GOP Leader Caught Up In $7.6M Suspicious Loan Scandal Days Before Midterms


President Donald Trump has long grown fond of the claim that U.S. Senator Elizabeth Warren (D-MA) has used false claims of Native American ancestry to get ahead, going so far that he’s adopted the derogatory slur “Pocahontas” for the Democratic leader. As it turns out, though, there’s a suspicious example of someone actually using questionable claims of Native American ancestry for financial gain right in his own party.

The family of U.S. House Majority Leader Kevin McCarthy, a Republican from California, has garnered millions upon millions worth of government contracts throughout recent years based on the claim that McCarthy’s brother-in-law William Wages has Cherokee ancestry.

The problem, though, is that Wages claims his Native American background via the “evidence” of membership in a group whose legitimacy remains widely contested. Formerly known as the Northern Cherokee Nation of Missouri and Arkansas and now just the Northern Cherokee Nation, it claims government recognized legitimacy despite the fact that, well, there’s never been a legally binding measure implemented that acknowledges the group as anything other than attention-hungry. It came close at times, including when in 1985 the Missouri House of Representatives passed a bill that would have granted formal legal recognition — but that bill never went anywhere.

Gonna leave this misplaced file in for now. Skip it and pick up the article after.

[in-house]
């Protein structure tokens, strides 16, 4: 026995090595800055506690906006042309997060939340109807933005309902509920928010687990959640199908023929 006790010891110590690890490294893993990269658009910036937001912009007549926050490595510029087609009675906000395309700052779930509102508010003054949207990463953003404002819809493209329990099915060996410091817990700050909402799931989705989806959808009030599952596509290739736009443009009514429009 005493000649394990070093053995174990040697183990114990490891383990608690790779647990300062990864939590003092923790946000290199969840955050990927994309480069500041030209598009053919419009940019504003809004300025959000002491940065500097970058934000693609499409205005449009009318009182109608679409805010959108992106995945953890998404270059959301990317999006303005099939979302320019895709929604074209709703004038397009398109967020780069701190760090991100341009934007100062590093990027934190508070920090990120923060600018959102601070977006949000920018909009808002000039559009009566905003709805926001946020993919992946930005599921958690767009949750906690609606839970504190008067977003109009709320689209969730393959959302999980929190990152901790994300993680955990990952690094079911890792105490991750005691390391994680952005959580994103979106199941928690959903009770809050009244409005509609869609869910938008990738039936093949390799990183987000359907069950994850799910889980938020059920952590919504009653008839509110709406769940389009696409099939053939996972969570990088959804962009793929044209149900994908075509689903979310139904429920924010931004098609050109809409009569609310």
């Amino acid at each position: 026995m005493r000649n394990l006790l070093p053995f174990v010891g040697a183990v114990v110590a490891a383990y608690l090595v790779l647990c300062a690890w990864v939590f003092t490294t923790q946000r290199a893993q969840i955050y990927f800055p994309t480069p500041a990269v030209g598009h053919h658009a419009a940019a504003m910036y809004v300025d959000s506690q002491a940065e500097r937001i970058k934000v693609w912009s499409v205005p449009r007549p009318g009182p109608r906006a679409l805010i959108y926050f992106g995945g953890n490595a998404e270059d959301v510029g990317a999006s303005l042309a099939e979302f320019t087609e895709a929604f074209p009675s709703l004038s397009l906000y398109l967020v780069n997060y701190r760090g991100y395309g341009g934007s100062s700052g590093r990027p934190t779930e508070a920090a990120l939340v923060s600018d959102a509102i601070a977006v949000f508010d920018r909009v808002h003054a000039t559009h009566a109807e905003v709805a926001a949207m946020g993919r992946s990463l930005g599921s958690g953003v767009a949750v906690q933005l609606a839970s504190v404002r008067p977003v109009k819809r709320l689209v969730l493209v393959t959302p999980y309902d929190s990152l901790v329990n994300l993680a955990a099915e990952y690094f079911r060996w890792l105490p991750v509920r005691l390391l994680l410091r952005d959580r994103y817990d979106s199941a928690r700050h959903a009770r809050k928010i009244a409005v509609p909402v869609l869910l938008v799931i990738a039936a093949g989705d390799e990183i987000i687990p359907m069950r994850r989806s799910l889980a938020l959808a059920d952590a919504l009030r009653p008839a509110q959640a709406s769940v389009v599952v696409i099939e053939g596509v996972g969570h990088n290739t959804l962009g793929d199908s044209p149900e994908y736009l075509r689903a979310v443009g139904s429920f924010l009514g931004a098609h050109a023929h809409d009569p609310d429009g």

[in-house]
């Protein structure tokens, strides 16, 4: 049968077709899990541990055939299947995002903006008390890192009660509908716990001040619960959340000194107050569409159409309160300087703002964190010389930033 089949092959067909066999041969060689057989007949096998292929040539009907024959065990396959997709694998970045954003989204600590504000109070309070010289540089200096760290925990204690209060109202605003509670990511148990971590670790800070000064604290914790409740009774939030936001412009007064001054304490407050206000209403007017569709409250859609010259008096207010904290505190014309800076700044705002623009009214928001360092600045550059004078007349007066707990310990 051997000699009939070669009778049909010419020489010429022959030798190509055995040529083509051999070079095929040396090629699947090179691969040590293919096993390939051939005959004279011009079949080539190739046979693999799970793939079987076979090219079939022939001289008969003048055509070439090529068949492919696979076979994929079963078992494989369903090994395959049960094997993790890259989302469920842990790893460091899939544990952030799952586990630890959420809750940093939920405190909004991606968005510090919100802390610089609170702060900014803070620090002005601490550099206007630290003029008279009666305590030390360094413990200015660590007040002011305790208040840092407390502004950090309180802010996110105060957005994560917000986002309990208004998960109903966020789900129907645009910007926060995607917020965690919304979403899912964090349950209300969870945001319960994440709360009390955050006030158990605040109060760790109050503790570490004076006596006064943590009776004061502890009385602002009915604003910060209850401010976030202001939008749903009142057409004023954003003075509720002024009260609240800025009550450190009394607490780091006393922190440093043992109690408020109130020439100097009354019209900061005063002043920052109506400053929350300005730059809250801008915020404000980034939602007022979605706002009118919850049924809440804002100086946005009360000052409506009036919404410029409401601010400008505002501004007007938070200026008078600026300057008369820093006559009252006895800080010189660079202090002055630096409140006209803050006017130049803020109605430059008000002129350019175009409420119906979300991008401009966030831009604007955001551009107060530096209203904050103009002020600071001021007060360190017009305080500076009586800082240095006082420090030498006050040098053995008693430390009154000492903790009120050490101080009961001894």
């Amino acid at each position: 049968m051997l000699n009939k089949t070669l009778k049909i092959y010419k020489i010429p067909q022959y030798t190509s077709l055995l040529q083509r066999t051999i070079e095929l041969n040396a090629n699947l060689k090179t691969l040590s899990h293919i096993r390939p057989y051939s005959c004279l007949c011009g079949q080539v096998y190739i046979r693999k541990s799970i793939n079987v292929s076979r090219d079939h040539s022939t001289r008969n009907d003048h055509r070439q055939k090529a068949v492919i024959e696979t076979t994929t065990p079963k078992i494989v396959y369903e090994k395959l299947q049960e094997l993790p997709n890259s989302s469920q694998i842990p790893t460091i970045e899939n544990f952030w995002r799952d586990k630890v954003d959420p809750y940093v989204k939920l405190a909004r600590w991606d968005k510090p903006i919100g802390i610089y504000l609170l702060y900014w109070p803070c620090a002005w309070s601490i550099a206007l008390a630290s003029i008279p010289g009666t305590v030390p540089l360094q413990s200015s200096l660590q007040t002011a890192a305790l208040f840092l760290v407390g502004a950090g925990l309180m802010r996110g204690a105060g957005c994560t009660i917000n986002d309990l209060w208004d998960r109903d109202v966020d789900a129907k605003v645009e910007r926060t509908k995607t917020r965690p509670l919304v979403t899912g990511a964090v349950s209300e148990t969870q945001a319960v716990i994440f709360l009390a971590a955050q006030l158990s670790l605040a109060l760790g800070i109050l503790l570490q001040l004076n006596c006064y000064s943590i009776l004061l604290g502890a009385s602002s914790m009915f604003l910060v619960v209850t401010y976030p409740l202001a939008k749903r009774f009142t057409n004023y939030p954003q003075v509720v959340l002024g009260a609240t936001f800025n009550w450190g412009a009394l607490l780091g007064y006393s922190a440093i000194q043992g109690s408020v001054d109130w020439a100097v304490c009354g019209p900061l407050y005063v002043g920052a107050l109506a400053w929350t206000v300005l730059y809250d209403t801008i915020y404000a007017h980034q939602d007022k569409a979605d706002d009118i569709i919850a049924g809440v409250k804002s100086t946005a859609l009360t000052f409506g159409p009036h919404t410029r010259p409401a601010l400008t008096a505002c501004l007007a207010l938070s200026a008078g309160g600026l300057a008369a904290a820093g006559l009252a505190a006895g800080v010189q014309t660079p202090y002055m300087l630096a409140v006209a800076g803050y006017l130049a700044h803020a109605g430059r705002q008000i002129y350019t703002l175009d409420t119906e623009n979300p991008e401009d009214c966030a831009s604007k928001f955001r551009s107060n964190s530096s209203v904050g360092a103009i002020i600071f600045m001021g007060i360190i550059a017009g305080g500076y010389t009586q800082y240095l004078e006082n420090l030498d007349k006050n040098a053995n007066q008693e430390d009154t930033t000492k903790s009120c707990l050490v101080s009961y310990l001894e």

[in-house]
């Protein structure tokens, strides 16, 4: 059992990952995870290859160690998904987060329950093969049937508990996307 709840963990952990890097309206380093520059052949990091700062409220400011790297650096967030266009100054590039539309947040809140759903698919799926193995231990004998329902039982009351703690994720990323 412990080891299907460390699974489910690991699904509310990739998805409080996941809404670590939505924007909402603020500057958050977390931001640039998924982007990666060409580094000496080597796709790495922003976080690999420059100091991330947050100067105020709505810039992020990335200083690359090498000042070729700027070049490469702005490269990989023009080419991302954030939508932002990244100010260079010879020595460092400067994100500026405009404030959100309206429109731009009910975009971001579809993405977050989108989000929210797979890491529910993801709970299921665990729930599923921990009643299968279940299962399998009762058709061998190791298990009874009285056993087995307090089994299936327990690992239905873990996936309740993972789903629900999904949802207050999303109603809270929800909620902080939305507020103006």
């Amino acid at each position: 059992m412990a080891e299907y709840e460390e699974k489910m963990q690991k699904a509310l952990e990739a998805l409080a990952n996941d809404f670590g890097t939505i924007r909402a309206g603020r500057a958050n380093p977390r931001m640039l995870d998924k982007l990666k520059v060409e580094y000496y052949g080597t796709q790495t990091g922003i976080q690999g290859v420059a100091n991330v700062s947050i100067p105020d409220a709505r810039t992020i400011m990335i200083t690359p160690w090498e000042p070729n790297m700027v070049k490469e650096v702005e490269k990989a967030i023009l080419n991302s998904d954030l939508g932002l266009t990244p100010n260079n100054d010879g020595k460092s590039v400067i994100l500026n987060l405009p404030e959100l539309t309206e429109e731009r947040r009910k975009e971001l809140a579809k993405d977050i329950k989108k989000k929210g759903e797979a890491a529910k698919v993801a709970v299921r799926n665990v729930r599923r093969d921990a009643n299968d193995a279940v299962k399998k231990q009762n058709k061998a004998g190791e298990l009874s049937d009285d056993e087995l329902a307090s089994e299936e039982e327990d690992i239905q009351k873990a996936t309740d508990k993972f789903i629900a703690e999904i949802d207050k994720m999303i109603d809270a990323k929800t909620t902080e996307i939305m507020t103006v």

That never stopped Wages, though. He used his membership in the questionable organization to get into a program run by the Small Business Administration that awards no-bid contracts to minority business owners. Wages and his family — mostly not including McCarthy’s wife Judy — benefited from the program for as long as they were allowed via Vortex Construction. That family business took on a number of important, massive contracts right in McCarthy’s own district, including about $5 million in prime contracts between 2006 and 2008. Those contracts included a $2.7 million payout for work at Naval Air Weapons Station China Lake. Overall, Vortex benefited from about $4 million in contracts for work at China Lake, $2.4 million for work at the Naval Air Station Lemoore and smaller amounts for work at other federal properties like Edwards Air Force Base.

Vortex worked on a whopping $7.6 million worth of federal contracts, most of which came thanks to Wages’ membership in the SBA’s special program.

Even after Vortex’s membership in the SBA’s program maxed out, the company benefited, partnering with J.J. Leon Construction — an actually minority-owned company which was able to directly benefit from the SBA’s minority favoring government contract program and get everyone involved in its operations work. Vortex provided consulting work for Leon Construction.

There’s no evidence, at present, of wrongdoing — the Los Angeles Times spent months looking into the story. Wages asserted that he had his sister leave the company way back in the 1990s to keep it from becoming intertwined with Kevin’s then-burgeoning political work. McCarthy himself declined to be interviewed as part of the Times investigation, but he provided a written response in which he asserted that he’d had no part in either Wages’ business or his claims of Native American ancestry.

Still, Los Angeles City Ethics Commission member turned law professor Jessica Levinson asserted that the Vortex work in McCarthy’s own district “should never have happened at all.”

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